Index > Briefing
Tuesday, April 27, 2021
Hong Kong's Monetary System under Geopolitical Competition

In the past two years, Hong Kong's economic and social development has been hit hard by internal and external shocks such as social unrest and the COVID-19 pandemic. With the implementation of the National Security Law and the widespread vaccination, a new turning point is emerging. On the one hand, the pandemic is gradually brought under control, and Hong Kong now begins in attempting to reopen its borders. On the other hand, after the passage of the National Security Law, the situation of the political unrest has been greatly improved and social stability has been enhanced. However, as far as Hong Kong's economy is concerned, under the increasingly fierce geopolitical competition between the U.S. and China, it is no longer possible for Hong Kong's economy to simply "restart" in the post-pandemic era as it did after the end of the SARS outbreak. In the context of this geopolitical pattern, Hong Kong is bound to further integrate into the development of Mainland China, while drifting further away from the Western countries like the United States. There is also the possibility that the Western markets will marginalize Hong Kong in the future. Under this trend, strategic consideration and a new layout are needed to position Hong Kong's development space and direction.

Maintaining its status as an international financial center, which has been the foundation of Hong Kong's past prosperity, remains a major challenge for the city. Hong Kong's linked exchange rate system, the status of the Hong Kong dollar, and the Hong Kong financial market are all likely to change. It is fair to say that under the new geopolitical situation, Hong Kong's financial and monetary systems have once again come to a crossroads.

Historically, the linked exchange rate system, which is the core of Hong Kong's financial system, is not immutable. Hong Kong's monetary and financial systems have certainly undergone many changes in the past. Some Hong Kong scholars pointed out that in the beginning Chinese cash coins were used to circulated in Hong Kong; the Hong Kong dollar was backed by silver and used alternately with the silver dollar. In addition, the Hong Kong dollar is freely convertible into foreign currencies such as the British pound sterling. In 1935, the Chinese currency abandoned the silver standard, while Hong Kong established the Exchange Fund and shifted its reserves from silver to pounds sterling. The Hong Kong dollar was pegged to the pound sterling to implement the linked exchange rate system and began to be formally pegged to international currencies. After World War II, under the Bretton Woods system, the exchange rate system of the Hong Kong dollar began to be linked to the U.S. dollar under the gold standard. It was not until the 1980s, under the background of negotiations between China and the UK, that the current U.S. dollar-based linked exchange rate system was formed in order to stabilize the market.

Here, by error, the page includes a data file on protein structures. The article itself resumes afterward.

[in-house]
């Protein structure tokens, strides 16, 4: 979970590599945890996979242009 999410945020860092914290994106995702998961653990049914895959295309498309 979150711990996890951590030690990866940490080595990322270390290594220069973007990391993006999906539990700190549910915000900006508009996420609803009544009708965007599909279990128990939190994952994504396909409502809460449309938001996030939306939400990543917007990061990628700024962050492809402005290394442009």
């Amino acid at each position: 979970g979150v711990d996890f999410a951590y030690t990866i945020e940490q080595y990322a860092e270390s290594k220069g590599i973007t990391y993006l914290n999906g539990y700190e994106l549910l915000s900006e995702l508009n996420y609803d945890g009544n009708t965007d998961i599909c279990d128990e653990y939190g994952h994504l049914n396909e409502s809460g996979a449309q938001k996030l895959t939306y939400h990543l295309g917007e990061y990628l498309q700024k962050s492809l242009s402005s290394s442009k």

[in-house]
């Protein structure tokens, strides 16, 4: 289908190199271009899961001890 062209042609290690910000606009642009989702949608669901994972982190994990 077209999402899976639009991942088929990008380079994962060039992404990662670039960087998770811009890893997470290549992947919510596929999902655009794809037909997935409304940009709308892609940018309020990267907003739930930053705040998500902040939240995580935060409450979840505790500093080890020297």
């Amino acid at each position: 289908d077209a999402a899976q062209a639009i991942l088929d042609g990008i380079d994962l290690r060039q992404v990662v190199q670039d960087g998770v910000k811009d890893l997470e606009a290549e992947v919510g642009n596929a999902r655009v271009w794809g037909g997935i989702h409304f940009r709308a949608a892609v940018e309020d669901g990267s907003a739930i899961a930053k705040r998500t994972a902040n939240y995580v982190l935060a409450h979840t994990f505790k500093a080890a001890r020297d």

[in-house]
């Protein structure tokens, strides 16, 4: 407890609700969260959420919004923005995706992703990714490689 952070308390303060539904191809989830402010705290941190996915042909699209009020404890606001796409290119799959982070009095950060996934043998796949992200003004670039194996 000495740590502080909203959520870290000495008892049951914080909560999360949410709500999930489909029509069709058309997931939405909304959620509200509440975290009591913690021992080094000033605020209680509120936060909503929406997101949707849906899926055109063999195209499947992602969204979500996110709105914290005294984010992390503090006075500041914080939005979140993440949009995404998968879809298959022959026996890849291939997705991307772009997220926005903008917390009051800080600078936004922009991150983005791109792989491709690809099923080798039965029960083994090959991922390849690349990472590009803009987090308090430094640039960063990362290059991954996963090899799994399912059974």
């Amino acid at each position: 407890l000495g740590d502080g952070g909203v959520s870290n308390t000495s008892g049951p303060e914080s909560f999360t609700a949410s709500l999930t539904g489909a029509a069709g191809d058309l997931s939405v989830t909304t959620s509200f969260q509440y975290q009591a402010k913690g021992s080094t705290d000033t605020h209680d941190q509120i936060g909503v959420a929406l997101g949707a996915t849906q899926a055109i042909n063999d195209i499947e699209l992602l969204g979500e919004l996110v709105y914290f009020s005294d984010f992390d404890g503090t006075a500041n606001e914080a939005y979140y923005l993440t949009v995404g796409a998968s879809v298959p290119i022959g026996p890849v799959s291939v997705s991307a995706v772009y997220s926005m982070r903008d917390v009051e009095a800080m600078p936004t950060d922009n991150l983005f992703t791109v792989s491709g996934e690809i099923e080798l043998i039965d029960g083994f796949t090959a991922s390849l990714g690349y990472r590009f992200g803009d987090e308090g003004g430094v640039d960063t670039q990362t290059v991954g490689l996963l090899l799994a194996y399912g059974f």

It can be seen that in addition to geographical advantages, the linked exchange rate system that pegged Hong Kong dollar with major international currency is indispensable for Hong Kong to become an international financial hub. Unlike in the past, the influence of RMB on Hong Kong is becoming stronger as Hong Kong becomes increasingly integrated into the development of the Guangdong-Hong Kong-Macao Greater Bay Area and has closer economic and trade ties with mainland China. At present, the establishment of Shanghai-Shenzhen-Hong Kong Stock Connect, Bond Connect, and Wealth Management Connect has not only made Hong Kong the main channel for overseas funds to enter the Mainland's capital market, but also as an "outlet" for Mainland's funds to flow overseas. This means the Hong Kong market is exposed to the influence of the two major geo-currencies, i.e., the U.S. dollar and the RMB. This is something that has not occurred in the past, and it is also the main problem plaguing Hong Kong's current financial situation.

According to two Hong Kong scholars, Dr. Victor Zheng and Roger Luk Koon-hoo, the free-floating of the RMB exchange rate after the reform and the internationalization of the RMB have brought both gains and losses to Hong Kong. On the one hand, Hong Kong's RMB offshore market has become the largest overseas RMB trading market, dominating the overseas RMB pricing and bringing incremental space to the Hong Kong market. On the other hand, the former "iron triangle" of the exchange rates of U.S. dollar, RMB, and Hong Kong dollar is disintegrating. The exchange rate of Hong Kong dollar against the RMB becomes floating, while the exchange rate of Hong Kong dollar against the U.S. dollar remains fixed, leaving the Hong Kong dollar exposed to the influence of two major currencies and no longer stable. It is for this reason that Hong Kong's linked exchange rate system currently adopts an unchanging stance in response to such changes.